OR: Oregon clarifies the reasonable suspicion standard

Oregon clarifies the reasonable suspicion standard. State v. Maciel-Figueroa, 361 Ore. 163, 2017 Ore. LEXIS 166 (March 2, 2017), aff’g State v. Maciel-Figueroa, 273 Ore. App. 298, 356 P.3d 674 (2015):

As that history of the case law establishes, the variable parts of the standard for reasonable suspicion are (1) the nature or specificity of the inference that justifies the stop, both as to the kind of illegal activity suspected and the defendant’s involvement in it, and (2) the kind and quantum of evidence required to establish that inference. In this case, the state expressly or implicitly challenges both parts of the reasonable-suspicion standard as the Court of Appeals articulated and applied it.

In regard to the defendant’s suspected illegal conduct, the state argues that the Court of Appeals incorrectly evaluated the officers’ suspicion of specific crimes, including criminal mischief, menacing, and assault. The state argues that the officers had reasonable suspicion because the totality of the circumstances suggested that other, more general, “criminal activity” could have occurred. We reject the proposition that an officer need not subjectively suspect the defendant’s crimes with any specificity, as the state’s argument suggests.

That position is inconsistent with the requirement that an officer identify “specific and articulable facts” linking the defendant to criminal activity, as well as the requirement that an officer’s belief be objectively reasonable so as to prevent “arbitrary” intrusions into individual privacy. Fair, 353 Ore. at 602. An officer cannot articulate sufficiently specific facts to satisfy Article I, section 9, if the officer cannot articulate, with at least some specificity, what type of crime that the person stopped may have committed. See Valdez, 277 Ore. at 628 (an officer’s “instinct and experience cannot, however, form the entire basis for ‘reasonable suspicion,’ because no practical control can be exercised over police by courts if, in the absence of any very remarkable activity, the officer’s instinct and experience may be used as the sole reason to justify infringement upon the personal liberty sought to be protected by the statute”). We have not identified any case in which this court has held that an officer’s subjective suspicion of generalized “criminal activity” was sufficiently specific or objectively reasonable to satisfy Article I, section 9, for a stop of a particular individual. Although four of the pre-1997 cases (Jacobus, Lichty, Valdez, and Cloman) state that there must be an inference of “criminal activity” or of criminal activity “afoot,” in all of those cases, the court reviewed whether it was reasonable to infer that the defendant had committed specific crimes or types of crimes. See Jacobus, 318 Ore. at 241 (conspiracy or attempt to commit robbery or theft); Lichty, 313 Ore. at 584-85 (possession of cocaine); Valdez, 277 Ore. at 628-29 (drug crimes); Cloman, 254 Ore. at 10 (theft).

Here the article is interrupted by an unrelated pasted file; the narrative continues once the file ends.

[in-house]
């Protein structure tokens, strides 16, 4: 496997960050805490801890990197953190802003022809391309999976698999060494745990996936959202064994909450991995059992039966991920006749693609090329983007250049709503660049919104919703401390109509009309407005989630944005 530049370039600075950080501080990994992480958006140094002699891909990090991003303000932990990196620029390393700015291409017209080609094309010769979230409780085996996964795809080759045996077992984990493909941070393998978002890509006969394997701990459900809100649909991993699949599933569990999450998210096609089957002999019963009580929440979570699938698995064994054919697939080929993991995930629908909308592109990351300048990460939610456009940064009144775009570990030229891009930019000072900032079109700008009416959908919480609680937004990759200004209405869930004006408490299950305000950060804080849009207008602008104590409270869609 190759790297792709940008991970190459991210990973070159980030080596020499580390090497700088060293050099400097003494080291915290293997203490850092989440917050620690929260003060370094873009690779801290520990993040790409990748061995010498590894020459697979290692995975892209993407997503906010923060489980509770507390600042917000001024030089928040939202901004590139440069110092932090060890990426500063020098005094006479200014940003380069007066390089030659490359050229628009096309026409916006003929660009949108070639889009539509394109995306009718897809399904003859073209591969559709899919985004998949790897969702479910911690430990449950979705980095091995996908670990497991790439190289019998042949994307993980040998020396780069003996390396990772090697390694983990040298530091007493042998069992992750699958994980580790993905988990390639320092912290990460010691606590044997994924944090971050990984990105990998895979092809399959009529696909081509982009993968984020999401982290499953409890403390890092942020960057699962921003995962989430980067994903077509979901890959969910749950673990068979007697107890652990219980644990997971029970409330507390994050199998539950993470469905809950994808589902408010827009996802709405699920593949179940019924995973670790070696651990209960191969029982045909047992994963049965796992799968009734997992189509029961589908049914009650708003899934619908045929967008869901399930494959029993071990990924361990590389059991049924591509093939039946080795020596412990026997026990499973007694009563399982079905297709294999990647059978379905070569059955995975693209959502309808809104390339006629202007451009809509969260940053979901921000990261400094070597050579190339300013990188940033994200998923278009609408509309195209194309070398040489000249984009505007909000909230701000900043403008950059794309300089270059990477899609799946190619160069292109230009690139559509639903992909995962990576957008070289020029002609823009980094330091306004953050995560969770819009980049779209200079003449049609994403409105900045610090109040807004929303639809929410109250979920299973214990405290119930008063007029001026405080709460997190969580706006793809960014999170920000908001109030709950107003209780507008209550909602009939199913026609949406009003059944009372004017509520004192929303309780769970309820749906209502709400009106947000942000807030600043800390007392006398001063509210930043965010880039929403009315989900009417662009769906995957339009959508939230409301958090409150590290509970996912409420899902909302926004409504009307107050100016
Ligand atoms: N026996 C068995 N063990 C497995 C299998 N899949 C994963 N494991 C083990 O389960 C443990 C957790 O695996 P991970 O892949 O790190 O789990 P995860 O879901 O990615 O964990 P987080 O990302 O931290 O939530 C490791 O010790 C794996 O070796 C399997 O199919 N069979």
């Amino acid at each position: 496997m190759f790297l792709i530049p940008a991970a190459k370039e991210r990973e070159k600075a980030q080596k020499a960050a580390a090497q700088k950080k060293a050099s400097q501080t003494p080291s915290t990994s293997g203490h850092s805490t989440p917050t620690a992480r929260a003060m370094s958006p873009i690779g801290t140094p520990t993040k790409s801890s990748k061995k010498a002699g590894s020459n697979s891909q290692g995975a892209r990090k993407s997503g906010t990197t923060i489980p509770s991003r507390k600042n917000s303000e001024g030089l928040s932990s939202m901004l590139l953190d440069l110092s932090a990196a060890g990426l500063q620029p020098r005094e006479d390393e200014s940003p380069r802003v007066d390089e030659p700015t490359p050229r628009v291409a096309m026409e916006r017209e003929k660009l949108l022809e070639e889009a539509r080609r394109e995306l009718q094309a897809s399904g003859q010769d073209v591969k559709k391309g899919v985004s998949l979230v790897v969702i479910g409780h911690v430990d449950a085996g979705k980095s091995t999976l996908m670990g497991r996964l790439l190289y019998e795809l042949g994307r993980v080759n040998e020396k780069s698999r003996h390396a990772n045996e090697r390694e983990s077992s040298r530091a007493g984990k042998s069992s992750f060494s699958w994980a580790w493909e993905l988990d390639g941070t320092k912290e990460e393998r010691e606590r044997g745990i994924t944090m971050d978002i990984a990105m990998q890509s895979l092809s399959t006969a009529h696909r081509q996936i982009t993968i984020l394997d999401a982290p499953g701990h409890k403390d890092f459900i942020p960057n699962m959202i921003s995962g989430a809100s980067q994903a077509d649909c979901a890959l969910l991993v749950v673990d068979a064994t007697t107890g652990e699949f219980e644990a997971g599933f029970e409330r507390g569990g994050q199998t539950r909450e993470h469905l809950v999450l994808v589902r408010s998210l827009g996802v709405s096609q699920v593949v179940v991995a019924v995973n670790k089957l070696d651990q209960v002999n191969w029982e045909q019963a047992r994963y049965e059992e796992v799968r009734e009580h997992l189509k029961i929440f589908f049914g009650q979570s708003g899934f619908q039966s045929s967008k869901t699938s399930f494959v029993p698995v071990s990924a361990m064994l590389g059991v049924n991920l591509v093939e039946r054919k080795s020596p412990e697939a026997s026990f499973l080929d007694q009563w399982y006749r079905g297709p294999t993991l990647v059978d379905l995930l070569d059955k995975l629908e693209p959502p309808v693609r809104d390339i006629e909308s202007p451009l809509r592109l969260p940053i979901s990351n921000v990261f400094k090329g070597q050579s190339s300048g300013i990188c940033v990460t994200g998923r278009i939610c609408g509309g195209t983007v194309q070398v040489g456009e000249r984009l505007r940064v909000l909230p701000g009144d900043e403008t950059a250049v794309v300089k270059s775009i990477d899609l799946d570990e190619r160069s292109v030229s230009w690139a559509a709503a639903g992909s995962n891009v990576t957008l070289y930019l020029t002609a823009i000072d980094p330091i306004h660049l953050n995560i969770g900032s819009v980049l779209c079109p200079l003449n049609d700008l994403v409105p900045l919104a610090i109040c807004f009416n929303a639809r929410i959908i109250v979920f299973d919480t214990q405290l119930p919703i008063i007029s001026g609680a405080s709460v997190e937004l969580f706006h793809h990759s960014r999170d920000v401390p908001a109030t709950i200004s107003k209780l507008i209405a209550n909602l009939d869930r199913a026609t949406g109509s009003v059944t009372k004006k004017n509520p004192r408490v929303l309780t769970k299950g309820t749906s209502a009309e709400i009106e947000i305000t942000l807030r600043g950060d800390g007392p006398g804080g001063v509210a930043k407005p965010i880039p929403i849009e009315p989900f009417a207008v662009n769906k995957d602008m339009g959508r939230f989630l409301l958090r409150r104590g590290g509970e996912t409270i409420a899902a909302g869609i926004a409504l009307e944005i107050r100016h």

Thus, the better and specific formulation of the required inference in a case based on the defendant’s illegal conduct (as opposed to the defendant’s potential to be a material witness, as discussed in Fair)—as provided in Ehly, Belt, and Holdorf—is that the officers must reasonably suspect that the defendant has committed or is about to commit a specific crime or type of crime. A specific type of crime, for example, can be criminal mischief, assault, theft, or kidnapping, with the differences in the degrees of the crimes being immaterial to whether the officers have reasonable suspicion. Another set of examples of a specific type of crime is the possession or the delivery of a controlled substance. In those cases, the difference between whether the substance is cocaine rather than methamphetamine is also immaterial to the analysis of reasonable suspicion.

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